- Developing and orchestrating test for full system scalability and performance.
- Finding performance bottlenecks due to different communication topologies of the IoT
Smart city simulation by IOTIFY to load test cloud platform
SYSTEM SIMULATION AS AN ALTERNATIVE?
The number of test vectors required for comprehensive testing of the IoT platform is so large that it demands a fresh look into planning and execution of the testing strategies. At IoTIFY we believe the right way to test IoT platform is to build the large-scale system simulation of the virtual IoT devices which act like real-world counterparts. We call this approach lightweight digital twinning. These virtual models live and function in the cloud and are highly scalable. The simulation also includes communication channel modeling to simulate real-world network conditions. The test vectors from these virtual models are autonomously generated and cover the entire spectrum of possible input values. Therefore, the cloud platform could be tested in their entirety using the approach with reduced efforts.
4. Measuring latency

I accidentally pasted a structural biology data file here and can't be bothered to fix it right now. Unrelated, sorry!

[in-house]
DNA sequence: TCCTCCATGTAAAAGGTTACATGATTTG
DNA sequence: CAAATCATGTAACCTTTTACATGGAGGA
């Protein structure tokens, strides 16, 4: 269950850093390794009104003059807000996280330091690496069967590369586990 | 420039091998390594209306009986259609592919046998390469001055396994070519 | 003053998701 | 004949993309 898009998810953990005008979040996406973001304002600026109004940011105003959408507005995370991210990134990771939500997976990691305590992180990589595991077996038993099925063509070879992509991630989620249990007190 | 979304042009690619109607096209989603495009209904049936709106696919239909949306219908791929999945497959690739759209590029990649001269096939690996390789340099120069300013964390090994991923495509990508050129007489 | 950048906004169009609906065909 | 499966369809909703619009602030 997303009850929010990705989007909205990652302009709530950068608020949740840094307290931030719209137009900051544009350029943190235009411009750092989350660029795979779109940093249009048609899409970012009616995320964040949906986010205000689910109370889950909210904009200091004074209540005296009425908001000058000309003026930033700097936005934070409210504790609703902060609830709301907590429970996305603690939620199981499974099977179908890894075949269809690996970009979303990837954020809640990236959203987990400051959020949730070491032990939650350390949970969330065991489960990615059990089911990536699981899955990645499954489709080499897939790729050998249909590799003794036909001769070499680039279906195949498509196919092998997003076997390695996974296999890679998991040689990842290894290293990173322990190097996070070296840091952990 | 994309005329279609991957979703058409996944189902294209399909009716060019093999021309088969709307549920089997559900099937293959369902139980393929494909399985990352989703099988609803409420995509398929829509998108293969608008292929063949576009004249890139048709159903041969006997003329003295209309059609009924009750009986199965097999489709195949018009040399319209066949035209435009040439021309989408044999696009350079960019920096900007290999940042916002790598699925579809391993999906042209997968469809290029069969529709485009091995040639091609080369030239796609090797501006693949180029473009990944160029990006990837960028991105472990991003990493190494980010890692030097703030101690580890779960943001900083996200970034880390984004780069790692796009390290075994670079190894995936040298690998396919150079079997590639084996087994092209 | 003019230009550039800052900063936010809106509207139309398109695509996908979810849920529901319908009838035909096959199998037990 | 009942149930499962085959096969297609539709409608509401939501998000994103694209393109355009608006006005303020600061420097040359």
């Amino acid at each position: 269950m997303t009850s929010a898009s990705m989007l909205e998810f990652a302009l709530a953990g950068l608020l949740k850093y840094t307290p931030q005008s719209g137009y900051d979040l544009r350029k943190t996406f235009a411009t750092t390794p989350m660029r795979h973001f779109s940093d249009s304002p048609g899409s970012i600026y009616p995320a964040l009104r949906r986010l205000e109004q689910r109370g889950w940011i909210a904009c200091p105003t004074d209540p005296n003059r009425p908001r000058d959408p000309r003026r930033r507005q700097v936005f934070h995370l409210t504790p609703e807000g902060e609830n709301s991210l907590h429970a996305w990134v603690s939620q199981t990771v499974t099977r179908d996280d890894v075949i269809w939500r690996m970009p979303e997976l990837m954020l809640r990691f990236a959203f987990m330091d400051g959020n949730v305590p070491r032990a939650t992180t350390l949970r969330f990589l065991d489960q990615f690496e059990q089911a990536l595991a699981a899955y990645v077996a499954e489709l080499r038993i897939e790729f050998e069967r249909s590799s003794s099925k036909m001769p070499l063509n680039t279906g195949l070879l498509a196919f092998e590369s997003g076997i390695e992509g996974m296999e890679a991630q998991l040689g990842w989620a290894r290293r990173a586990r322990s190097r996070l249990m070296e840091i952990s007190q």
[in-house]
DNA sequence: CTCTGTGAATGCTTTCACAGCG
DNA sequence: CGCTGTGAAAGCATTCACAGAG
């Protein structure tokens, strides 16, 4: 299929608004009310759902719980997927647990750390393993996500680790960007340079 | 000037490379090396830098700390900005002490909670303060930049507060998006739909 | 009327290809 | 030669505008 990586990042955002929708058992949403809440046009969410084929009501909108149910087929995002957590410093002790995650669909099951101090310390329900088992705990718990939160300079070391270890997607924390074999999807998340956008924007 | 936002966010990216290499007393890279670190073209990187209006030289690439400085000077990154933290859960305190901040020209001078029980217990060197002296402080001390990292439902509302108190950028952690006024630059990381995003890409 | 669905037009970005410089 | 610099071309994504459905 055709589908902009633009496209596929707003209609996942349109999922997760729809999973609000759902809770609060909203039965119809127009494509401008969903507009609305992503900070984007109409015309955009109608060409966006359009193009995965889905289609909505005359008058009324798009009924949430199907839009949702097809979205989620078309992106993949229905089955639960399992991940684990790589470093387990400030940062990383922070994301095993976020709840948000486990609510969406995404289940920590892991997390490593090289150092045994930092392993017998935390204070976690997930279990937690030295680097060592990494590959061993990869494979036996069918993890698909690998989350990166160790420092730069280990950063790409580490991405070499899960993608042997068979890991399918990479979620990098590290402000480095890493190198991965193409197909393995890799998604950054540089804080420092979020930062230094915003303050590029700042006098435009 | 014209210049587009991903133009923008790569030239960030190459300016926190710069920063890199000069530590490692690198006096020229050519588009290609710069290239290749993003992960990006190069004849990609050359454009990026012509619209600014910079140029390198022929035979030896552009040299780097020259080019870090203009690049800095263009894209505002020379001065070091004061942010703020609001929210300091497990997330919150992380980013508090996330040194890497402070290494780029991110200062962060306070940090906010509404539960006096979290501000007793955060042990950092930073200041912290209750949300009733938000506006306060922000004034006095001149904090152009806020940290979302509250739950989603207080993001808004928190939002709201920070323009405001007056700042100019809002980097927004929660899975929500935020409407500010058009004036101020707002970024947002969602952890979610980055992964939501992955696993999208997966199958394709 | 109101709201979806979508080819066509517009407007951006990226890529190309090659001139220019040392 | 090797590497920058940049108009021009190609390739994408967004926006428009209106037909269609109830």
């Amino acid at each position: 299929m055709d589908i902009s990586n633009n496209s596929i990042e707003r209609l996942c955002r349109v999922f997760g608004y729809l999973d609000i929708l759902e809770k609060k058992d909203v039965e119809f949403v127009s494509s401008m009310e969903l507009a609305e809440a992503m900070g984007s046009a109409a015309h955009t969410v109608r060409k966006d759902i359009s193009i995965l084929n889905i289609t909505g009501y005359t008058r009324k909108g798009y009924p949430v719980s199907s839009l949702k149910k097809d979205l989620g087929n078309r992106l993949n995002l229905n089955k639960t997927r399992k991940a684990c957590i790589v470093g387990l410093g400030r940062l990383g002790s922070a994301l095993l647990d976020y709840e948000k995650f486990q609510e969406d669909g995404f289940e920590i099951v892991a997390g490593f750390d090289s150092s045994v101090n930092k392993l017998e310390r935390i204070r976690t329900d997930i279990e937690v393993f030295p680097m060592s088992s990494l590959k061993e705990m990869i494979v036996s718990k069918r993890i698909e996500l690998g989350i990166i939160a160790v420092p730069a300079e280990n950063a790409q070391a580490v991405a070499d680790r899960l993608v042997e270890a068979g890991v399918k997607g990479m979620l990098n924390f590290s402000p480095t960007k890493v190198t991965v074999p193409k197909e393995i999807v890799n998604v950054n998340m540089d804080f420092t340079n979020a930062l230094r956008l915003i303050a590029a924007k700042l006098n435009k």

It is widely known that a delay in website response may often cause people to lose interest and abandon their shopping cart. Sadly, the problem only gets worse when it comes to IoT. Increased latency directly affect battery life for constrained devices as they have to wait longer for the response. Under normal conditions, devices could cope up with slight delays. However, in some cases, a delayed decision could severely reduce the effectiveness of the entire solution. E.g. in an industrial IoT solution, the control of a gas valve must be done with little or negligible delays. Failure to delay such action may result in catastrophic consequences. Similarly, a critical engine warning should be promptly displayed to the driver to get his attention. Any delay in notification of parameters such as high pressure may result in irrecoverable losses. The overall response duration of the IoT platform consists of two parts, communication latency and the processing latency within the cloud platform. Since communication latency is mostly external and fixed due to the choice of communication media (i.e. WiFi/LoRaWAN), the processing latency becomes the most important parameter for testing perspective.